I’ve been thinking about power and authority and control lately. One of the issues behind the terrorist problems of our era is an attempt to misuse and pervert religious faith into an instrument of power. Nor is this limited to the Islamic world: often enough in our own Christian history, and by some yet today, there are those who would impose their own orthodoxies by force. Within our own Episcopal Church we continue to struggle with many divisive issues, and although some of them may actually have to do with such important concerns as sexual morality, theological orthodoxy and Scriptural authority, a lot of it, on the various sides, is really about power.

Power. The ability to compel other people to do certain things and to refrain from doing certain other things. And the fact that this may indeed very well truly be for people’s own good is sometimes beside the point. The secular world uses power that way, and it is not only legitimate but necessary that it should do so.

But Jesus says to his disciples: “You know that those who seem to rule the nations are masters over them, and their great ones exercise power over them. It is not that way among you, but let whoever wants to become great among you be your servant, and let whoever wants to be first among you be slave of all. For the Son of Man did not come to be served but to serve and to give his life as ransom for many.”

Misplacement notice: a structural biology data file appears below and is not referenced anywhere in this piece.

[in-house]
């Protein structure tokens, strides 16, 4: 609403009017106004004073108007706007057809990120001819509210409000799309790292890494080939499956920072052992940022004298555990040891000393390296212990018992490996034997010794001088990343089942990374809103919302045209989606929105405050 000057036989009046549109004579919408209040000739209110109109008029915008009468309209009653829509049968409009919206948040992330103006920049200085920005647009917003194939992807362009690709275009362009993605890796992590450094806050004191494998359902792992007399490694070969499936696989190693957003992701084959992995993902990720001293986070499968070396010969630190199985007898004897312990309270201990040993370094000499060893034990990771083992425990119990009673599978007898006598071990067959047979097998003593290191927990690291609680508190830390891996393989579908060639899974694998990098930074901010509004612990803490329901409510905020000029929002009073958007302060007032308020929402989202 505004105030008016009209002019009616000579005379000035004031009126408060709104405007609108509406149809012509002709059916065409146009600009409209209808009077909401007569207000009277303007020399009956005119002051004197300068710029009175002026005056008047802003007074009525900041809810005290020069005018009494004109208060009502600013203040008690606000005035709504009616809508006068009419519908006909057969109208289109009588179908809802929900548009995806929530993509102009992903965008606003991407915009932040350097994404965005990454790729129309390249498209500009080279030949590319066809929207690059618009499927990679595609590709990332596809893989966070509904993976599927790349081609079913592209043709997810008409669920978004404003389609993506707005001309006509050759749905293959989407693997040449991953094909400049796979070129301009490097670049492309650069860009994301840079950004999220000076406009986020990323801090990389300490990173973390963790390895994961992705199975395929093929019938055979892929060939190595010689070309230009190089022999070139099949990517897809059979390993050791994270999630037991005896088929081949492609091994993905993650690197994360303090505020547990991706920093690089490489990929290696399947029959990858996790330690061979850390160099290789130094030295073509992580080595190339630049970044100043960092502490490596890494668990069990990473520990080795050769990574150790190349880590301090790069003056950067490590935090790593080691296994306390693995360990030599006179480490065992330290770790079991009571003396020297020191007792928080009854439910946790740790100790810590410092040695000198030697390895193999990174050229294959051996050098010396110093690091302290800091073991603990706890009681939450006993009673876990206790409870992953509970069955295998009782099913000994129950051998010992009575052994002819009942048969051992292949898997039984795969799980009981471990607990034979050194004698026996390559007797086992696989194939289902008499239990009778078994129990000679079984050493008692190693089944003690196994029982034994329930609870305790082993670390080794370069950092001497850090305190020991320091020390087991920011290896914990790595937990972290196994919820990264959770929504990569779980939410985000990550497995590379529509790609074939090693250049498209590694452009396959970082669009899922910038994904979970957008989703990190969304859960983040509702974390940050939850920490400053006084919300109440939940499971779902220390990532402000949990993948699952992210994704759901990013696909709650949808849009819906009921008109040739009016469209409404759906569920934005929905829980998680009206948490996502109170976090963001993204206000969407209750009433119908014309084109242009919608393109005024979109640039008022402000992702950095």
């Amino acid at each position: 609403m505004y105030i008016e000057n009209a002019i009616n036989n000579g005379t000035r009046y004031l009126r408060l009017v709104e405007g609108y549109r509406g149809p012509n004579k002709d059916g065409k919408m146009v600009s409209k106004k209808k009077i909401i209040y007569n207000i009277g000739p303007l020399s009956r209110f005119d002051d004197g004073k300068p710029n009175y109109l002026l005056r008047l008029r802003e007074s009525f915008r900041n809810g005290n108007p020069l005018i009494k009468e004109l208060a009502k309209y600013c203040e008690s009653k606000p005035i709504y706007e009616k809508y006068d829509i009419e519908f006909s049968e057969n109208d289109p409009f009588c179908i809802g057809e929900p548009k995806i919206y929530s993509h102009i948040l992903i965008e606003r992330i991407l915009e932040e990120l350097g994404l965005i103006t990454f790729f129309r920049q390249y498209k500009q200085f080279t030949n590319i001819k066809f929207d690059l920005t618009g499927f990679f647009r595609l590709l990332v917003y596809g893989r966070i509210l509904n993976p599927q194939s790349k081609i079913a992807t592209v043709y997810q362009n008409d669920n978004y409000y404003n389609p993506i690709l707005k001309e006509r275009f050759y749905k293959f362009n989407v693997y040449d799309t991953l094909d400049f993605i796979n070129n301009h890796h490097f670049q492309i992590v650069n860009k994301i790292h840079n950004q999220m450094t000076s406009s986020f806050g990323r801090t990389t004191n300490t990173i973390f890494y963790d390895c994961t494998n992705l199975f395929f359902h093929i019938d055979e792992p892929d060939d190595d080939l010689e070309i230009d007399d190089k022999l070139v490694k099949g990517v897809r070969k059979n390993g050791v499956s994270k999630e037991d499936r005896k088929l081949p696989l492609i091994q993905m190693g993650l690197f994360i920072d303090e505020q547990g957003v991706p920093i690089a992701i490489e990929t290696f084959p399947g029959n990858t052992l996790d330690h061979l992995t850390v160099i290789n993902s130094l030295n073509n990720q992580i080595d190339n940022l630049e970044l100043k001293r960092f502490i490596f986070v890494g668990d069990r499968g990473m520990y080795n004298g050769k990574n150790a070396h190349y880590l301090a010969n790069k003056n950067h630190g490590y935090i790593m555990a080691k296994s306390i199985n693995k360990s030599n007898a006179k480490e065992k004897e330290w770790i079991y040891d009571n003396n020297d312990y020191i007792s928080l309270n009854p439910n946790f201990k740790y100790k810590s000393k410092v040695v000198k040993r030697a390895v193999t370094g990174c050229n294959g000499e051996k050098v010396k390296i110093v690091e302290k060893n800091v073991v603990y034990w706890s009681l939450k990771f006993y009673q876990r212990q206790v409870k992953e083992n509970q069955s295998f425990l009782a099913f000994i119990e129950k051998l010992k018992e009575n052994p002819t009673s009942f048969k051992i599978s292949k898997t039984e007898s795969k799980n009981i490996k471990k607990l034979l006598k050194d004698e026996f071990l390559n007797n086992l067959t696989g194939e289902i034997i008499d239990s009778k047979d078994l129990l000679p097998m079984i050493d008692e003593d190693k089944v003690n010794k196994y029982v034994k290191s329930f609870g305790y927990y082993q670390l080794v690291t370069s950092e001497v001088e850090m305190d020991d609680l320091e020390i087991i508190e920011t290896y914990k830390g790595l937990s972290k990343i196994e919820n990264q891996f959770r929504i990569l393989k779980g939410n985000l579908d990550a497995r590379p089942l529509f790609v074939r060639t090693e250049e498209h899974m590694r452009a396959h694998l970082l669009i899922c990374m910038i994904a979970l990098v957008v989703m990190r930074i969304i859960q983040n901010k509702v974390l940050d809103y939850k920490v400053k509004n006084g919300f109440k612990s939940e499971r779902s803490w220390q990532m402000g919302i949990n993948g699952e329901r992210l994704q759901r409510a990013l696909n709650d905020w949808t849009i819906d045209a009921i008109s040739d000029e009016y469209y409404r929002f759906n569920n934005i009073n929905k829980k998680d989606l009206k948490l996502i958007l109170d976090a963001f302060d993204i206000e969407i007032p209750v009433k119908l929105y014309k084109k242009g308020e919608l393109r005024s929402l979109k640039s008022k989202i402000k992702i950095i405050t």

We’ve heard that many times, and it pleases us to think that Jesus means we shouldn’t be heavy-handed or arrogant in the exercise of authority. I don’t think that’s quite it.
Power. The power of the Gospel. Yes, I think the Gospel has power. I think God has power. But I think this power really isn’t anything at all like what we usually mean when we talk about “power” and seek to exercise power.

The Temple in Jerusalem represented the religious power of God’s People Israel (even under the constraints of the Roman occupation). It was inconceivable that the Temple of the Lord God should fall. But of course it did fall. In fact, the temple fell and was destroyed twice, once by the Babylonians (600-some years before Jesus) and once by the Romans (40 years or so after Jesus). Both times the Jewish People emerged with deeper faith and greater fidelity to God. The Reign of God works through, but does not rely upon, human institutions, not even ecclesiastical institutions. The Reign of God does not need, indeed is usually obstructed by, human power.

In the Gospel today Jesus promises his disciples nothing but powerlessness—persecution, betrayal, and death. Exactly what he himself would shortly face here in Jerusalem. We may sometimes be tempted to ask why Jesus did not use his power to save himself from the cross (Jesus himself remarked at the time that he could have twelve legions of angels for the asking
[2]). We assume that because the cross was the necessary condition of our redemption, Jesus forbore the use of power. Ah, but Jesus did use his power.

Next Sunday we celebrate Christ the King; in the Gospel we will see Jesus hanging on the Cross. It’s a mark of how far we are from being fully converted to God’s Reign that we still find it so hard to understand that the Cross is what real power really is.

[1] Mark 10:42-45: Matthew 20:25-28; Luke 22:25-27.
[2] Matthew 26:53.

© William S. J. Moorhead 2007

No comments: